“The Wallendals are continually innovating and breaking new ground,” explains Anders Gurda, manager of the Organic Grain Resources and Information Network (OGRAIN) at UW-Madison. “And that’s why we’re excited to be working with the whole family to host a field day on their farm.”

The “Adding Organic to Large-Scale Farms” field day will be on August 24th from 9 a.m. to 3:00 p.m. Wallendal Farms, OGRAIN, and the Midwest Organic and Sustainable Education Service (MOSES) will host the event. “Anyone and everyone is welcome,” says Gurda.

“No matter what crop or at what scale you’re currently farming, attendees are going to come away with helpful information and new ideas,” says Harriet Behar, senior organic specialist with MOSES.

The field day will cover the Wallendal’s experiences with organic transition, on-farm research, innovative crop rotations, successful farm transfer to the next generation, and running a parallel (organic and conventional) operation. The farm tour will show on-farm grain storage, conservation tillage, and the machines and implements the Wallendals use for specific applications. Participants will also join a field tour that includes bean breeding plots with Ken Kmiecik, an independent bean breeder.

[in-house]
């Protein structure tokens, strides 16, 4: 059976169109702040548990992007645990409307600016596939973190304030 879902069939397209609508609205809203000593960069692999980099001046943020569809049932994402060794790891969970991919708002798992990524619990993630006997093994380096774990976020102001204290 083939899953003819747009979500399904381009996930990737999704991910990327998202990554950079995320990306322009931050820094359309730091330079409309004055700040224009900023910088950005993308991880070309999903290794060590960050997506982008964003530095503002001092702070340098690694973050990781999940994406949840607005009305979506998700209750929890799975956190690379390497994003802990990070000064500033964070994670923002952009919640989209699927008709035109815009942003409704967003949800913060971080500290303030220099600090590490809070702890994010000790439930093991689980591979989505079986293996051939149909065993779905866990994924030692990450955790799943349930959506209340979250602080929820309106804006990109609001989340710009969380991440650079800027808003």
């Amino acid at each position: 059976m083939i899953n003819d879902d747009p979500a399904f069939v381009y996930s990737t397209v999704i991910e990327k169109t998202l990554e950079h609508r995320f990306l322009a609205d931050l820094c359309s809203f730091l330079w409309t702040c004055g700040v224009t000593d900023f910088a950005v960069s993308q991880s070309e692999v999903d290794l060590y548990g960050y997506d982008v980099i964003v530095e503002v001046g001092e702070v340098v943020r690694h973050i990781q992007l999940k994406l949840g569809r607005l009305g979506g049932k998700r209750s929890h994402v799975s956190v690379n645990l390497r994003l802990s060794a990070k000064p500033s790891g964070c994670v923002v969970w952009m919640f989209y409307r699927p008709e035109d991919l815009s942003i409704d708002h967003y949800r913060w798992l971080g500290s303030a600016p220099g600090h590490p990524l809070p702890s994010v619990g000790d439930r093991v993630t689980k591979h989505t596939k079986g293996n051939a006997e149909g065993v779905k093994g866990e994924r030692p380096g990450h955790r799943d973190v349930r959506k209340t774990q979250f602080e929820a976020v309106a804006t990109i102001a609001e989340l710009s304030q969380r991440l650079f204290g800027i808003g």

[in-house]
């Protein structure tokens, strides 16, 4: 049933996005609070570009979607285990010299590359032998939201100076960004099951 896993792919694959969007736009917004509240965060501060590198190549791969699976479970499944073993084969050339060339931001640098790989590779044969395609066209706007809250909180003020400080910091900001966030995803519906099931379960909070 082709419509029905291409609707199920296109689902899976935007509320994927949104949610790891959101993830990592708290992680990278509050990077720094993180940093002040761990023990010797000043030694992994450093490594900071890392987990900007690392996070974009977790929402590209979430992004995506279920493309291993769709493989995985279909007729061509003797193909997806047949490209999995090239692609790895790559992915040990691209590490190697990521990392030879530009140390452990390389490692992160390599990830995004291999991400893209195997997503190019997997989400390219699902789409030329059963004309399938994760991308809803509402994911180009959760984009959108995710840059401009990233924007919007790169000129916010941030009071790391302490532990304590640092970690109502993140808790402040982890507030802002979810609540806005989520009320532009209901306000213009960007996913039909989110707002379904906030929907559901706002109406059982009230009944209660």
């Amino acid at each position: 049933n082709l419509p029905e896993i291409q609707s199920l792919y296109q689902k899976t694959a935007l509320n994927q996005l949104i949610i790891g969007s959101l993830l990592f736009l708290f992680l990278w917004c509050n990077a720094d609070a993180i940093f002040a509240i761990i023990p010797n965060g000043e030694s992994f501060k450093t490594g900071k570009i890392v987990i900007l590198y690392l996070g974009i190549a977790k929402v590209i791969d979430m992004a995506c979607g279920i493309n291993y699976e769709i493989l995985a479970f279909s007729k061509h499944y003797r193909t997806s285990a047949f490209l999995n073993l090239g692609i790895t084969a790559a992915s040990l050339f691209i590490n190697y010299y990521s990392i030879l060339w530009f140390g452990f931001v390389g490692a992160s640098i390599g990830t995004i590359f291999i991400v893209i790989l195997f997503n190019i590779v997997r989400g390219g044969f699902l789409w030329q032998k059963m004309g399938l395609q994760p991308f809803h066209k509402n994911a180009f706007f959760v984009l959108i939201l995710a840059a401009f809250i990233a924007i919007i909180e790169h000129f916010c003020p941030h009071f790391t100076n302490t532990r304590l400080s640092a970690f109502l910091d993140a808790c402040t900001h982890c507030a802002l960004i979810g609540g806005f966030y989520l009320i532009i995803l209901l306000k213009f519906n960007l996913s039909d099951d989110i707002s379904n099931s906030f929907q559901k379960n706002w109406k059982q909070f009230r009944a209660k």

A free lunch is included with registration. Register online for this event at mosesorganic.org/aug-24 or call MOSES at 715-778-5775. Wallendal Farms is located at 2401 5th Avenue, Grand Marsh, Wis.

Sponsors include Allied Cooperative, Family Farms Group, Midwest Organic Services Association, the DeLong Co., and Purple Cow Organics


OGRAIN (The Organic Grain Resources and Information Network) is a collaborative effort of the University of Wisconsin-Extension and MOSES. For more information about OGRAIN and its programs, contact Anders Gurda, agurda@wisc.edu, (612) 868-1208.

MOSES Summer Field Days